Lessons from the Carseat… Life is Full of Red Lights


It was a typical afternoon in the life my 10 week old baby.  That third nap was NECESSARY but always met with MUCH RESISTANCE on his part.  I finally learned that a little car ride was the best solution, so every day around 3:00, we’d head out and cruise the outskirts of town.   When he finally gave up, I’d pull into Sonic and treat myself to a Cherry Coke and some quiet moments. (I’ll admit-on several occasions I’d lean my own seat back and close my tired mommy eyes for a couple of minutes.) 

I don’t know about your newborn, but mine had an innate hatred of red lights. God bless if you stop the car. Sure enough, we met up with what seemed like the LONGEST RED LIGHT IN ALL OF AMERICA and my little cherub was screaming his head off.   In my not-so-patient-new mommy voice I cried:

“Greyson, life is FULL OF RED LIGHTS buddy, just deal with it.”

And OUCH My own words were like a punch in the gut.  I considered these “red lights” of my life and saw myself pretty much handling them the same way Greyson did.  Kicking and screaming.  I’ve handled heartbreak with much self-centeredness.  I’ve waited like an impatient child to get engaged. I’ve harbored resentment for moving from a town that I loved for my husband’s job.  In fact, in that very season, we were experiencing a “red light”.  Just three weeks after Greyson was born, we had a terrible house fire that resulted in a total gut job and a seven month remodel.   The darling nursery I had labored over (pardon the pun!) for nine months was destroyed. We spent a few nights with neighbors we barely knew, a month in a hotel with a newborn, and then a furnished apartment while our home was being rebuilt.

My friend told me that I was “cheated” of the newborn stage.  I knew what she meant; she really was just sad that we had to deal with this during a time of such joy (and exhaustion).  But nevertheless, I did carry around this attitude of “being cheated”.  And the day I declared that blinding truth to my newborn, I realized I needed to change my perception regarding the “red lights” in my life.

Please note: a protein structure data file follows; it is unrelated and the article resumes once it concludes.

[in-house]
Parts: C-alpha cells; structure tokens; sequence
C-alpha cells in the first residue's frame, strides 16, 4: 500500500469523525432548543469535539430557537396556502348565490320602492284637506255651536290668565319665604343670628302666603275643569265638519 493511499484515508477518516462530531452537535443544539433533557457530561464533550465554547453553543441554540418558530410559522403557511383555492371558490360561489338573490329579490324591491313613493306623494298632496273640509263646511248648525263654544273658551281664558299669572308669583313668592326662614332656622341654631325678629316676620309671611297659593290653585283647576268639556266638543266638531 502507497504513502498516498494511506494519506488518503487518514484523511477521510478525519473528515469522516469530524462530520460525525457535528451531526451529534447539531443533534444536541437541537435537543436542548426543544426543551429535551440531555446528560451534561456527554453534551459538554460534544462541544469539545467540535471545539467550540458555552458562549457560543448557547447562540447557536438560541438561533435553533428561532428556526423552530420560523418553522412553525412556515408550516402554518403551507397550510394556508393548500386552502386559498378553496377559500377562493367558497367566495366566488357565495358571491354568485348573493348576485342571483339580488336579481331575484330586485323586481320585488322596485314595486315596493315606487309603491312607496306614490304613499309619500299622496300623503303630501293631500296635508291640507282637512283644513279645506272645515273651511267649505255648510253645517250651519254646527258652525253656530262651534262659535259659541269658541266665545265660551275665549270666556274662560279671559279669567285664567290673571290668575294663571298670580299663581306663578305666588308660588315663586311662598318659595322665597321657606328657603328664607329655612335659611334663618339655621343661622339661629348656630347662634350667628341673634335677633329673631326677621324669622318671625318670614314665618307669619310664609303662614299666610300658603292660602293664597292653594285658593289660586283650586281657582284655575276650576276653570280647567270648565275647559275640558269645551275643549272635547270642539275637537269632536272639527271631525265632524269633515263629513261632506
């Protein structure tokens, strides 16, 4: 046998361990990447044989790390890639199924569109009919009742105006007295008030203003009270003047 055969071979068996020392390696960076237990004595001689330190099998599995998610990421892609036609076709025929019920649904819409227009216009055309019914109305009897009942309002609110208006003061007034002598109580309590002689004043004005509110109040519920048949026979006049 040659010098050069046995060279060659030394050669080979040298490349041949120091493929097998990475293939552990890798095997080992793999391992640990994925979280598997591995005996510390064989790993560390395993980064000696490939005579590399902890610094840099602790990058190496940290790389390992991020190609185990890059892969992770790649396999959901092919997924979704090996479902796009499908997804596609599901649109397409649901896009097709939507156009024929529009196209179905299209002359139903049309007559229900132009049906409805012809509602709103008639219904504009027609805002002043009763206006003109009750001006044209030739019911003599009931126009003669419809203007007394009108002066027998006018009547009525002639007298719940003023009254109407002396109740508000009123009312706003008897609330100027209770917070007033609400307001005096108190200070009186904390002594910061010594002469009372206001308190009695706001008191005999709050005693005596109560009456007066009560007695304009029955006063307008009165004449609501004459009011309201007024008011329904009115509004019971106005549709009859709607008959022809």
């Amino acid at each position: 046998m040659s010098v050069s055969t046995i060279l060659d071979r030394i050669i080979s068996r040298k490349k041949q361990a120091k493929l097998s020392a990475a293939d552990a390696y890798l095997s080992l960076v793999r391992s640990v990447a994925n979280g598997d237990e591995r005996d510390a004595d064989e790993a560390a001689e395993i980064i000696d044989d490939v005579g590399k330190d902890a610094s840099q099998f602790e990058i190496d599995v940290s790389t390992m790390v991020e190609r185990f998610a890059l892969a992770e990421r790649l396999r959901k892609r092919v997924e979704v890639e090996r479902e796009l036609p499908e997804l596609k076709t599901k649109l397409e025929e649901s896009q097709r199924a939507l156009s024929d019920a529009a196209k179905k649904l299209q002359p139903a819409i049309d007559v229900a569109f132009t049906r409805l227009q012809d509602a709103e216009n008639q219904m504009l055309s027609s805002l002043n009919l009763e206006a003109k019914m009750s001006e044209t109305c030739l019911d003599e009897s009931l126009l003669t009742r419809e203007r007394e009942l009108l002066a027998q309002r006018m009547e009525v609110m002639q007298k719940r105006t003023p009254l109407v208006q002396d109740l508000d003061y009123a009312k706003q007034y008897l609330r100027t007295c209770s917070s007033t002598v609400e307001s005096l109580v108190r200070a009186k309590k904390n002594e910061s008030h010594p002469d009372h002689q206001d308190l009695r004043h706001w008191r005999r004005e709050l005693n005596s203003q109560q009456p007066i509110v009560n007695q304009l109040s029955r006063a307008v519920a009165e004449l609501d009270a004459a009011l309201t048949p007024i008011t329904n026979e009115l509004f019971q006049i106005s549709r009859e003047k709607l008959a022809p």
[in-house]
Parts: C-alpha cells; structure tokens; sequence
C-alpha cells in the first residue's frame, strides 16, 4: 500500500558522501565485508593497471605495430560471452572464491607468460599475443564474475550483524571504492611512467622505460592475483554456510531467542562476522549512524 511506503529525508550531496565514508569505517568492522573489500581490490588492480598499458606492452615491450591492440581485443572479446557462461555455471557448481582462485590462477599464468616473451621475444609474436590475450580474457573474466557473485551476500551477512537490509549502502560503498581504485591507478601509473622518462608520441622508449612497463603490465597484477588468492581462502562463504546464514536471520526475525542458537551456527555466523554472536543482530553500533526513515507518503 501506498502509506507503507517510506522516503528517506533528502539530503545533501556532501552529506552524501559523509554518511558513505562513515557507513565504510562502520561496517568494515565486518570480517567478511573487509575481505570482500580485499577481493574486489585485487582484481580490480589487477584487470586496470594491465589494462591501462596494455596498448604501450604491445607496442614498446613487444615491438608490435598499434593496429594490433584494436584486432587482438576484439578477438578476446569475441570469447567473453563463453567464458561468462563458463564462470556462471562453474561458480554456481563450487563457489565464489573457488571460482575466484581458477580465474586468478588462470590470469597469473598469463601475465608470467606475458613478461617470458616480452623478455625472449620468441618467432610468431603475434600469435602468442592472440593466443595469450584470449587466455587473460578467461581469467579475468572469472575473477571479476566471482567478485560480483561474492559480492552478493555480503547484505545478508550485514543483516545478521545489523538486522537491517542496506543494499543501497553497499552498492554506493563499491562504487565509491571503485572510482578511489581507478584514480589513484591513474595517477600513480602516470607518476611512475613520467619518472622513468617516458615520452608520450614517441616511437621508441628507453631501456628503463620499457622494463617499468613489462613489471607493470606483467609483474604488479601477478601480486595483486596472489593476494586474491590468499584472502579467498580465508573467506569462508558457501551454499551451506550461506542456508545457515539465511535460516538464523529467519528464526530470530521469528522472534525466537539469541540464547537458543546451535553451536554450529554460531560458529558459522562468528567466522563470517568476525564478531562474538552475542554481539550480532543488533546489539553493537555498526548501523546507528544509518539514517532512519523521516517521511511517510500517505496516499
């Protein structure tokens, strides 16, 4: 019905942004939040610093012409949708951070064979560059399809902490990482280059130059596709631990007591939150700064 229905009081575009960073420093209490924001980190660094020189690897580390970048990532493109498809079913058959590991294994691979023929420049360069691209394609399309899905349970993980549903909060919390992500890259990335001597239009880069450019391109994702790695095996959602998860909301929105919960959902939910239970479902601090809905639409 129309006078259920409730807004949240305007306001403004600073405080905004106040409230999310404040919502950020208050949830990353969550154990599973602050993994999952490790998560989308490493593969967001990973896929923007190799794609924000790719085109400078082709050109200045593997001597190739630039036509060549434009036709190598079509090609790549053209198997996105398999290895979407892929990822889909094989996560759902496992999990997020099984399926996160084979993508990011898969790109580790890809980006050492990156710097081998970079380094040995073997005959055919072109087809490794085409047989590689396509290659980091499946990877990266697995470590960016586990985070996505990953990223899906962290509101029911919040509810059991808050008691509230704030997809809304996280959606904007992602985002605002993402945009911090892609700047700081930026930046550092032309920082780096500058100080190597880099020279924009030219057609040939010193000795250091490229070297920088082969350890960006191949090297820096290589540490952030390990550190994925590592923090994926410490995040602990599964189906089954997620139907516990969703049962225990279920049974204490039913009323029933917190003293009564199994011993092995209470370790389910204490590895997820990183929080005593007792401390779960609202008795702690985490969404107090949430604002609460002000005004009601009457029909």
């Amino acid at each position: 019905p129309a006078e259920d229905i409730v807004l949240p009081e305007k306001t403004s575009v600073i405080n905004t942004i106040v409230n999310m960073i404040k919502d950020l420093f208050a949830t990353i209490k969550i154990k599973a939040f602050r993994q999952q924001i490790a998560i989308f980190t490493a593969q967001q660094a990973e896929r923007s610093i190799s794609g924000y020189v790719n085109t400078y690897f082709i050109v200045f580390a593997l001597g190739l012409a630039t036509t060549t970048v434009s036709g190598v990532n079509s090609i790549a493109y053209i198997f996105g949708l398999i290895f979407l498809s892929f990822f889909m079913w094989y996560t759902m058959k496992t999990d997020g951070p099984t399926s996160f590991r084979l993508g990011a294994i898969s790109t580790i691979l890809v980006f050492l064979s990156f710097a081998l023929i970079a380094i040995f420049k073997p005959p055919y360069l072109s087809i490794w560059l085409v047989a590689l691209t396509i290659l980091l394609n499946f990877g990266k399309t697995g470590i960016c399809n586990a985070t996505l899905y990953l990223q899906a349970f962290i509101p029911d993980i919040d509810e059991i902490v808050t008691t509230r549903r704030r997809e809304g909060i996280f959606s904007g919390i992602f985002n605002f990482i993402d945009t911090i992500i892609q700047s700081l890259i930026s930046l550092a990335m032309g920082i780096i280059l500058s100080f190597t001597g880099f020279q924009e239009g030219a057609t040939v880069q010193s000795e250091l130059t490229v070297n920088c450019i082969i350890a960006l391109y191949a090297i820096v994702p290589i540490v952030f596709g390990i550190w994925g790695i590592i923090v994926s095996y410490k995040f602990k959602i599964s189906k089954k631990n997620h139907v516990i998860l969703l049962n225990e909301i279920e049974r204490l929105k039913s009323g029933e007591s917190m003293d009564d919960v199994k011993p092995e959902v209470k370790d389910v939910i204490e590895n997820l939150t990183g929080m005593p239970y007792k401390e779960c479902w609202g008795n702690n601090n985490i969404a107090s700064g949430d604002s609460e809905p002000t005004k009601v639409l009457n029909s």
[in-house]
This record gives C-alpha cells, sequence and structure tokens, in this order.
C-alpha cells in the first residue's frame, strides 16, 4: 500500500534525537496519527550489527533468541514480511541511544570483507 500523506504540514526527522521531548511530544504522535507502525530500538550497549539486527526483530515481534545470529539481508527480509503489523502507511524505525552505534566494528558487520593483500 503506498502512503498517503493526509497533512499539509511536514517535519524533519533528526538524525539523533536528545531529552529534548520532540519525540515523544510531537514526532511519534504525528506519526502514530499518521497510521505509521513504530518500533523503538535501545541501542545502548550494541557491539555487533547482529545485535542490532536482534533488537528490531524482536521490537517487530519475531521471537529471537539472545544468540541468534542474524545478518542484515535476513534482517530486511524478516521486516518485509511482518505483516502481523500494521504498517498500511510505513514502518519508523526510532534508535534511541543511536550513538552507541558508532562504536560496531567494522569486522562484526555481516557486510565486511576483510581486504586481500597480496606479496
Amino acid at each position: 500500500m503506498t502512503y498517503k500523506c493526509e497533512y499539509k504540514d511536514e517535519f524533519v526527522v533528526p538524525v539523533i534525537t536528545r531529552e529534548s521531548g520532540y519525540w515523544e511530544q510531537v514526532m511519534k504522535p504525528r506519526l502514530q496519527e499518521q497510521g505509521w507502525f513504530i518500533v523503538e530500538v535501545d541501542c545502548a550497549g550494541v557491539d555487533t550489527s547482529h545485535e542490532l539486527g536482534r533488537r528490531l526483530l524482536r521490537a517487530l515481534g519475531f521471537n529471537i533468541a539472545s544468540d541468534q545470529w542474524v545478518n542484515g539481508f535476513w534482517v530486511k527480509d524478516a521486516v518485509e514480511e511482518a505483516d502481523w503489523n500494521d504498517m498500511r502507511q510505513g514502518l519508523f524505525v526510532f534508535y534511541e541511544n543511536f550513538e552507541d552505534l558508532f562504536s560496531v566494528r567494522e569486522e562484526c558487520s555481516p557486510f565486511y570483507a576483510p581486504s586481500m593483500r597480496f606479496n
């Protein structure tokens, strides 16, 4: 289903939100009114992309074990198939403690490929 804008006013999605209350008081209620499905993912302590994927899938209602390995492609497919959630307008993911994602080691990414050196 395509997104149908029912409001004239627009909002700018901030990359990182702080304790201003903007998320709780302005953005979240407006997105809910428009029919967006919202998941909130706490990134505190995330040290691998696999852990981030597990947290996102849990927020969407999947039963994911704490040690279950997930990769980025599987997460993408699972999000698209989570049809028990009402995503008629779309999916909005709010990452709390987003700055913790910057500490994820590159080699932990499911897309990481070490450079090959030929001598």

Here are some TIPS that helped me:

Invest in others and build healthy relationships: Joining a new moms’ group at my church helped me turn my focus outward.  The first time we met, every single one of us could hardly introduce ourselves (and our newborns) without SOBBING. No lie.  It seemed like everyone was sitting at their own “red light”. One was struggling with the baby blues.  One faced the reality of putting her baby through heart surgery. Another was having a horribly painful time with breastfeeding.  Another’s husband worked nights, so when she was most tired, she was without help.  Amidst all of our “stuff”, we became each other’s safety net.  We shared, we listened, we strolled, we laughed, we cried, we prayed, we texted during 3:00 a.m. feedings.  The presence of these girls in my life quite literally carried me through this season. 

No one’s struggles are the same, but the point is that that EVERYONE goes through hardship, ranging from “light and momentary” to earth shattering.  And more than often, the timing seems horrible.  The best thing we can do for each other during tough times is offer our support, encouragement, and comfort.